3 Ways to Save Your (Reluctant) Project Manager Bacon by @iecmike #pmot


I’m happy to share this space with my colleague, Mike Taylor, President of Innovative-e. So check out his awesome insights on 3 Ways to Save Your (Reluctant) Project Manager Bacon.
I’m happy to share this space with my colleague, Mike Taylor, President of Innovative-e. So check out his awesome insights on 3 Ways to Save Your (Reluctant) Project Manager Bacon.
Whether you’re a seasoned PM or what we like to call a “Reluctant PM,” someone who has taken on PM duties in addition to other job functions, you’ll find that seeking clarity, finding the proper direction, and taking correct action will help your projects run as smoothly as a well-maintained machine.

“Why is it so hard to manage projects the right way?“ This question was posed to us during a first meeting with a senior government official frustrated that his organization could not easily get even the most basic project data like lists of projects, resource assignments, and schedule performance. Unfortunately, this client’s situation isn’t unique. Even with all the technology available today, most organizations struggle with the most basic functions of project management.

This is not to say that some folks haven’t figured it out. Many software shops, engineering organizations, and large service companies have high levels of project management maturity. This higher maturity level means they have done the hard work of building processes, training and certifying project managers and team members, and building a level of automation that provides the actionable data they need.

Good for them, but what about the rest of us?

The vast majority of people who manage projects aren’t project management professionals by trade. They are folks who have risen to a level of management where they are expected to successfully deliver some product or service to their stakeholders, but project management is only a part of their job. The term “Reluctant PM” has gained favor recently to describe these people.

Key to effective project management is an effective Project Management Information System (PMIS). For reluctant PMs, the PMIS has to do just enough to accomplish key objectives for the project manager and the sponsor. Finding this “sweet spot” for a PMIS is best summed up with the following:

“The sweet spot primarily targets the communication and reporting improvements that need to be made between the project manager (the one responsible for managing and monitoring the work) and the project sponsor (the one asking for the work and responsible for justifying the need to have the work completed)”

– Gartner MarketScope for Project and Portfolio Management Applications, 13 June 2011

Some of the most common causes for PMIS failure are:

  1. Not knowing what level of maturity is right of the organization and purposefully aiming for it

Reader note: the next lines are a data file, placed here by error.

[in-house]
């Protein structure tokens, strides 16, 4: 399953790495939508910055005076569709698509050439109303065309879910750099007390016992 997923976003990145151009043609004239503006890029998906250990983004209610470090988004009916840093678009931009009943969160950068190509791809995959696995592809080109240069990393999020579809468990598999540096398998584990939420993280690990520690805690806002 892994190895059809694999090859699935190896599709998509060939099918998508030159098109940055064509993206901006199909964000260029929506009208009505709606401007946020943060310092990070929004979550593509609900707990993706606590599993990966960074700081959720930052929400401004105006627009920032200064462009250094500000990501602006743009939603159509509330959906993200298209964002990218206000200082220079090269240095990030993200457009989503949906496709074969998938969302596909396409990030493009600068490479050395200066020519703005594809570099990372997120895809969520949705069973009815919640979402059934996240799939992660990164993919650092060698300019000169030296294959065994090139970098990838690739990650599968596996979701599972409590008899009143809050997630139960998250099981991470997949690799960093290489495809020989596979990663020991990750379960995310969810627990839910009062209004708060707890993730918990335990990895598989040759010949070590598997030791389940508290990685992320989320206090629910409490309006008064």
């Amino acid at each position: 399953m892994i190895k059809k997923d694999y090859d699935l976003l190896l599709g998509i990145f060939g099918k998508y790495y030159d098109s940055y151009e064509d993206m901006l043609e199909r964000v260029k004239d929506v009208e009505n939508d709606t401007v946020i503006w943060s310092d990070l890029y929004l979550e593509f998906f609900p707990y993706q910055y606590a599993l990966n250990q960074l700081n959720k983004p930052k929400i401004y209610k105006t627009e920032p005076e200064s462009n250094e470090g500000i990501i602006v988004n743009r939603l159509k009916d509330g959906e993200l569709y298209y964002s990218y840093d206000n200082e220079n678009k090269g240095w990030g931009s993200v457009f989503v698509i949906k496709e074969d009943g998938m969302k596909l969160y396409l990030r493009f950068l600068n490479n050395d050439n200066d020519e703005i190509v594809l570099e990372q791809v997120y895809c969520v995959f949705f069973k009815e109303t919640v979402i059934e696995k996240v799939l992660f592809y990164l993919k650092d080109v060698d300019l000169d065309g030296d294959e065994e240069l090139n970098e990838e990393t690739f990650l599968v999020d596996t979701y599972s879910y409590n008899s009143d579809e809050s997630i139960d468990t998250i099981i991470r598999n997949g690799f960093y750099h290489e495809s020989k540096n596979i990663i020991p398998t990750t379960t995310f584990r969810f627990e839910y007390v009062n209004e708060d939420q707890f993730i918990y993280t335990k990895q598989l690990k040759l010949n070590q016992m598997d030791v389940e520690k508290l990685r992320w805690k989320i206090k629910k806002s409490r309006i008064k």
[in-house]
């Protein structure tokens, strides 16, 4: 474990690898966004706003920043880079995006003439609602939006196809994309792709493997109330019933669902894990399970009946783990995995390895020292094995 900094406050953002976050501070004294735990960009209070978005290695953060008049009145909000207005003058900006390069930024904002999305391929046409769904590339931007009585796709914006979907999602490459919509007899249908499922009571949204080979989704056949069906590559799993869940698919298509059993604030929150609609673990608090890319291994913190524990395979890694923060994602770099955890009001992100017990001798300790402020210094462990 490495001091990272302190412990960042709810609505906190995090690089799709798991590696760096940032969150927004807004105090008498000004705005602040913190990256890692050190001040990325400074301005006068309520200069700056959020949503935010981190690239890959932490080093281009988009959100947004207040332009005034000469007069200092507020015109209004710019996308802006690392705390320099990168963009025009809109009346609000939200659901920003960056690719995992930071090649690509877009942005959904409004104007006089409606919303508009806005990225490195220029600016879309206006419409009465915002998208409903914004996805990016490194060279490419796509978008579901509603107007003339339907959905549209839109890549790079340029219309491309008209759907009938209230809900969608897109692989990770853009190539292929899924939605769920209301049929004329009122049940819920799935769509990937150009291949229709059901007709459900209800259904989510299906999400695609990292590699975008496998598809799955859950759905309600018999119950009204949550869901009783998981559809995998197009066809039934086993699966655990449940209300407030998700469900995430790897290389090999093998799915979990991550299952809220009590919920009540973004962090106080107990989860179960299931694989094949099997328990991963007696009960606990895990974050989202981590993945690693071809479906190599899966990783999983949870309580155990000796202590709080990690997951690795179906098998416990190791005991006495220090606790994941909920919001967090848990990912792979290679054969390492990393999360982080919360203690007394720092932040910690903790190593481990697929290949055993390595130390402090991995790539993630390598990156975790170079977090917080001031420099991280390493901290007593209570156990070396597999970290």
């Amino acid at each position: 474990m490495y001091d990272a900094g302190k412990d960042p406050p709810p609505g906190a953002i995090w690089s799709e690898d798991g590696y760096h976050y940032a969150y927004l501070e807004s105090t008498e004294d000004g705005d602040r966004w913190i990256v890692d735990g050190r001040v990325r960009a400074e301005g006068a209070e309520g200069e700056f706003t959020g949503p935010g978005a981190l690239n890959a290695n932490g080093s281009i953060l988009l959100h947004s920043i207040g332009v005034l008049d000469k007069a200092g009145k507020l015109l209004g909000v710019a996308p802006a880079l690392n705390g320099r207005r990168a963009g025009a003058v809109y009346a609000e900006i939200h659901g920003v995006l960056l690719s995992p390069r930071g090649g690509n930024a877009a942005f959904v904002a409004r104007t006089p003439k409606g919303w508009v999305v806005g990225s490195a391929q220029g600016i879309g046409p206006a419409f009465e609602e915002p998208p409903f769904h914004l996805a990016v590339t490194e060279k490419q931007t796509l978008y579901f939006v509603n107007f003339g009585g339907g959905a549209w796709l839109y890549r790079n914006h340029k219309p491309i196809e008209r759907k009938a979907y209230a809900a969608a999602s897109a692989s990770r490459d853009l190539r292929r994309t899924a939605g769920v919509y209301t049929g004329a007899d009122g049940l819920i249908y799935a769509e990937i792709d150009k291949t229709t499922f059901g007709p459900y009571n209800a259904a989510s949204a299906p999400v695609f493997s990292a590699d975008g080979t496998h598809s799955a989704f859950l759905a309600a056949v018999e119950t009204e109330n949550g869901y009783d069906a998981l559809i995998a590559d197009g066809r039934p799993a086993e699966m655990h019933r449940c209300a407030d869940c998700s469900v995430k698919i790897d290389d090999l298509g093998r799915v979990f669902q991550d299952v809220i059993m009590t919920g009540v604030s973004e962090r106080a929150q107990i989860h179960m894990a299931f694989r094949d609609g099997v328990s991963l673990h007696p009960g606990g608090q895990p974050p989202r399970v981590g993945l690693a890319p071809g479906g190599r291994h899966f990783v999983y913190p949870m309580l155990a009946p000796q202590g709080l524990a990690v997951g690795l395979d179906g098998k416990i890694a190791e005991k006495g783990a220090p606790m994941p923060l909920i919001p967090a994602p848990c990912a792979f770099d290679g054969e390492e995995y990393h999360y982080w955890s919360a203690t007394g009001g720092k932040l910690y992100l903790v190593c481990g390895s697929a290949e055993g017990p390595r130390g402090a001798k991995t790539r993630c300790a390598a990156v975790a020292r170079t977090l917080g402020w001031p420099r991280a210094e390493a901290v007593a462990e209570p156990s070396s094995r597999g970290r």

2. Getting the people, processes, and technology aligned properly

Tilted Egg

You can’t have a discussion of bacon without eggs 😉 The above diagram shows the basic levels of a PMIS maturity model. The red circle (titled egg) represents an organization that has rushed forward with technology/tool deployment, but hasn’t yet worked to align the processes and people components. The red arrows are specific actions that help straighten the “egg” for a better-performing PMIS.

The three ways to save your reluctant PM bacon involves “tuning up” (or possibly replacing) your PMIS. That can sound scary, but it’s very doable if you follow this approach. The results will be worth it!

1. Gain Clarity – Do the research required to reveal obstacles and underlying causes.

– Perhaps you don’t have the right technology platform to do what you need to do. For example, many of the SaaS (Internet-based) solutions on the market today do a great job of project collaboration, but they do NOT have the ability to aggregate resource information or roll-up project data in a reliable central view.
– Perhaps your processes aren’t mapped to the technology you do have. Automating bad or broken processes just gets you bad or broken results FASTER.
– Perhaps your people don’t know how the right way to use the technology or aren’t versed in the processes.

2. Get Direction – Build a plan for getting back on course.

Map the problem areas to specific improvements that can be made.
– Don’t try to do too much too fast; plan on iterative improvement cycles. Keep in mind that, of the people, processes, and technology triangle, it’s the people part that is often hardest to change.
– Think about putting fast/easy wins in early cycles. People will want to use something they find actually adds value to their work and the organization.

3. Take Action – Work the plan.

Identify your sponsor. It’s the person(s) who are approving/financing this work and expect to get something out of it.
– Make sure you know what that something is! There has to be a central reason/goal that the sponsor and stakeholders get behind.
– Run this like a project: Build a communications plan, track progress, understand risks, etc.
– Close each cycle with a formal meeting to review attainment of goals, lessons learned, items for future phases (keep a list).

Following these steps can not only save your bacon, but by realizing tangible results for your stakeholders, you might actually start enjoying the PM process. Good luck!

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